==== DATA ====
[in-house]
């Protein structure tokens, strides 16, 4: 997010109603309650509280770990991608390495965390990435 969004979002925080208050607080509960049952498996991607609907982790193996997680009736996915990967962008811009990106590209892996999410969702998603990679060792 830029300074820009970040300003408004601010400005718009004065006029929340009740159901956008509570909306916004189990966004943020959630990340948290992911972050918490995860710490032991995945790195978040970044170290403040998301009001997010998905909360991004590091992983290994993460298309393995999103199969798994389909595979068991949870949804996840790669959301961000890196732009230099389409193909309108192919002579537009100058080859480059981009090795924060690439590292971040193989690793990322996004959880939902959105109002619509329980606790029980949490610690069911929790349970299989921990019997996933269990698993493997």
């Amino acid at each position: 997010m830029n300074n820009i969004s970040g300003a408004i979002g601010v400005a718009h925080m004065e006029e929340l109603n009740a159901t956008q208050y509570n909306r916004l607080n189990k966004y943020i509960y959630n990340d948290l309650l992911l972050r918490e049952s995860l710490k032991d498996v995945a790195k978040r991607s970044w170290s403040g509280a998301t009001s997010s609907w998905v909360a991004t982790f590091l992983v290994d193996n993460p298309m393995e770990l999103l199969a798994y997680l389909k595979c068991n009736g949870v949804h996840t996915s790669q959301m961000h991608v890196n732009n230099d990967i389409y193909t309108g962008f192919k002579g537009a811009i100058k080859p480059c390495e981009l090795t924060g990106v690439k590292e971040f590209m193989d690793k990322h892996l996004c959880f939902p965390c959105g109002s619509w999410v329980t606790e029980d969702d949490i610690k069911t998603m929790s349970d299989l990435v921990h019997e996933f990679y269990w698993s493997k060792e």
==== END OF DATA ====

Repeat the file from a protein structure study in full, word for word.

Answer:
[in-house]
């Protein structure tokens, strides 16, 4: 997010109603309650509280770990991608390495965390990435 969004979002925080208050607080509960049952498996991607609907982790193996997680009736996915990967962008811009990106590209892996999410969702998603990679060792 830029300074820009970040300003408004601010400005718009004065006029929340009740159901956008509570909306916004189990966004943020959630990340948290992911972050918490995860710490032991995945790195978040970044170290403040998301009001997010998905909360991004590091992983290994993460298309393995999103199969798994389909595979068991949870949804996840790669959301961000890196732009230099389409193909309108192919002579537009100058080859480059981009090795924060690439590292971040193989690793990322996004959880939902959105109002619509329980606790029980949490610690069911929790349970299989921990019997996933269990698993493997």
């Amino acid at each position: 997010m830029n300074n820009i969004s970040g300003a408004i979002g601010v400005a718009h925080m004065e006029e929340l109603n009740a159901t956008q208050y509570n909306r916004l607080n189990k966004y943020i509960y959630n990340d948290l309650l992911l972050r918490e049952s995860l710490k032991d498996v995945a790195k978040r991607s970044w170290s403040g509280a998301t009001s997010s609907w998905v909360a991004t982790f590091l992983v290994d193996n993460p298309m393995e770990l999103l199969a798994y997680l389909k595979c068991n009736g949870v949804h996840t996915s790669q959301m961000h991608v890196n732009n230099d990967i389409y193909t309108g962008f192919k002579g537009a811009i100058k080859p480059c390495e981009l090795t924060g990106v690439k590292e971040f590209m193989d690793k990322h892996l996004c959880f939902p965390c959105g109002s619509w999410v329980t606790e029980d969702d949490i610690k069911t998603m929790s349970d299989l990435v921990h019997e996933f990679y269990w698993s493997k060792e």